The short-term effects of CAMK and calcineurin signaling promote mitochondrial energy production and cardiac growth during physiological and developmental forms of cardiac hypertrophic growth. However, chronic expression of constitutively active forms of CAMK or calcineurin in cardiac myocytes leads to myocardial hypertrophy, heart failure, and even death [22]. Notably, under physiological condition in cardiac myocytes, PGC-1α stimulates the expression of sarcoplasmic reticulum (SR) Ca2+-ATPase type 2a (SERCA2a), an important protein that mediates Ca2+ reuptake into SR and governs the normal intracellular Ca2+ handling process [23-25]. The molecular mechanism of the PGC-1α-dependent upregulation of SERCA2a may involve the coactivation of two transcription factors, MEF-2 and PPAR/ retinoid X receptor (RXR), the binding sites of which present in conserved regulatory regions in the promotor of the human SERCA2a gene [23, 26]. PGC-1α confers a special effect on the process of cytosolic Ca2+ clearance, which follows the induction of SERCA2a by PGC-1α (90%) but not the activity of Na+/Ca2+ exchange (10%) [23]. Moreover, PGC-1α boosts energy production to accommodate for the demand for the high expression of SERCA2a [27]. Their study strongly indicates that PGC-1α improves the capacity of ventricular systole and diastole by stabilizing Ca2+ handling and accelerating Ca2+ clearance. Together, these data reveal a protective role of PGC-1α in moderating cardiac Ca2+ cycling and promoting cardiac output in response to physiological stress, shedding new light on the role of the Ca2+-PGC-1α handing pathway in the treatment of cardiac diseases.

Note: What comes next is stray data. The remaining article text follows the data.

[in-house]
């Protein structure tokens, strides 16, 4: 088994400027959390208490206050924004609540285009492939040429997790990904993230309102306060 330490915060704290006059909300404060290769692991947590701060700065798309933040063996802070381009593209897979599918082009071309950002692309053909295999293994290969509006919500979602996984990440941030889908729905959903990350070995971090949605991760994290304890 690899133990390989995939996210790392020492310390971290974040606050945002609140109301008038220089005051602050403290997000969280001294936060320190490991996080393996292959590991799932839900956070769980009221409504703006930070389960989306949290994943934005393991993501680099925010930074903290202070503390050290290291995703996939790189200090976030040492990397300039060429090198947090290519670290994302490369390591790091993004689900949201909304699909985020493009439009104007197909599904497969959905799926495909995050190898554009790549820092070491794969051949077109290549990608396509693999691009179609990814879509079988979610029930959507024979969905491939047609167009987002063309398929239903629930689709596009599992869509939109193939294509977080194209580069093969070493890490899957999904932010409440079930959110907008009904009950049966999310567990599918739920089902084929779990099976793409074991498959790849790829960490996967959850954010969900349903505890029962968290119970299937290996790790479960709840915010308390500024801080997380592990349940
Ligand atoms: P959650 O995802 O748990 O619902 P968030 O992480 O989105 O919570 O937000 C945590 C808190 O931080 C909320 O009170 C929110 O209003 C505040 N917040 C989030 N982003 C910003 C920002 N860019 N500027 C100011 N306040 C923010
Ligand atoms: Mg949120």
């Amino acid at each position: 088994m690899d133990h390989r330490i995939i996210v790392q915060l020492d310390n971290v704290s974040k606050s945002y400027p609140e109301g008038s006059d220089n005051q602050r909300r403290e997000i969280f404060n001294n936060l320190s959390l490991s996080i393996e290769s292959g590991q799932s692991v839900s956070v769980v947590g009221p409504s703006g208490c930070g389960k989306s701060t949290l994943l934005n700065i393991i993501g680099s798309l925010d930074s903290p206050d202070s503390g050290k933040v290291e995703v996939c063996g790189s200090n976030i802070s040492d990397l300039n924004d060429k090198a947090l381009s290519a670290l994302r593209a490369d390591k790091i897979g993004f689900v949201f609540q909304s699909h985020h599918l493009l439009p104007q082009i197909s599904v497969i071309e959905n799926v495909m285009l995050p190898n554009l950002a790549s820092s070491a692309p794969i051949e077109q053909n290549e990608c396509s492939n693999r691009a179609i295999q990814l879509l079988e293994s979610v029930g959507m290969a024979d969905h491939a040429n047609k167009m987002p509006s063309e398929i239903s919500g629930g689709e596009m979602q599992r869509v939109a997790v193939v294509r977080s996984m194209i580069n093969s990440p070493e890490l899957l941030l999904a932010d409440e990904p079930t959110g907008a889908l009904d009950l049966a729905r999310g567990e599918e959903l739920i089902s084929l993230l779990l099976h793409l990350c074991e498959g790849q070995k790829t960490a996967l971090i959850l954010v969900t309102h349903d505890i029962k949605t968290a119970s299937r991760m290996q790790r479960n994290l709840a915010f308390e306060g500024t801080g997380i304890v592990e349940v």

PGC-1α and Kruppel-like factor 4 (KLF4)